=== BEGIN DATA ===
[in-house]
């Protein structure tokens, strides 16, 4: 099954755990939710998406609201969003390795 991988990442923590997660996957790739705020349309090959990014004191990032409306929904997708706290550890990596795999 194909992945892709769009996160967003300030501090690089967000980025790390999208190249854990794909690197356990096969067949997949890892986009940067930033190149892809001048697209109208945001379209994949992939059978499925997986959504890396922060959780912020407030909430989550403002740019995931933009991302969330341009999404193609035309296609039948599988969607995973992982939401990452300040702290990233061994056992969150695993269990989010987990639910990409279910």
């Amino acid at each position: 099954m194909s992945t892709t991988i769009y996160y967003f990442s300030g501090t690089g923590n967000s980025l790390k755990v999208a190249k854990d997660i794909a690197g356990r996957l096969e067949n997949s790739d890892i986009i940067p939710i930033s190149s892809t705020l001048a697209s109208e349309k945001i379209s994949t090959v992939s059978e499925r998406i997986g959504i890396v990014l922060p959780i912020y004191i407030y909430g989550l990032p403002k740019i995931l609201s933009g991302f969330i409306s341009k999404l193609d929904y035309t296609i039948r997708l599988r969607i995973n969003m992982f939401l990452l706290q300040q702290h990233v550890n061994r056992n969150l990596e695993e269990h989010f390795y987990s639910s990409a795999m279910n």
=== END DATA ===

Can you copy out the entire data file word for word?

[in-house]
């Protein structure tokens, strides 16, 4: 099954755990939710998406609201969003390795 991988990442923590997660996957790739705020349309090959990014004191990032409306929904997708706290550890990596795999 194909992945892709769009996160967003300030501090690089967000980025790390999208190249854990794909690197356990096969067949997949890892986009940067930033190149892809001048697209109208945001379209994949992939059978499925997986959504890396922060959780912020407030909430989550403002740019995931933009991302969330341009999404193609035309296609039948599988969607995973992982939401990452300040702290990233061994056992969150695993269990989010987990639910990409279910």
């Amino acid at each position: 099954m194909s992945t892709t991988i769009y996160y967003f990442s300030g501090t690089g923590n967000s980025l790390k755990v999208a190249k854990d997660i794909a690197g356990r996957l096969e067949n997949s790739d890892i986009i940067p939710i930033s190149s892809t705020l001048a697209s109208e349309k945001i379209s994949t090959v992939s059978e499925r998406i997986g959504i890396v990014l922060p959780i912020y004191i407030y909430g989550l990032p403002k740019i995931l609201s933009g991302f969330i409306s341009k999404l193609d929904y035309t296609i039948r997708l599988r969607i995973n969003m992982f939401l990452l706290q300040q702290h990233v550890n061994r056992n969150l990596e695993e269990h989010f390795y987990s639910s990409a795999m279910n």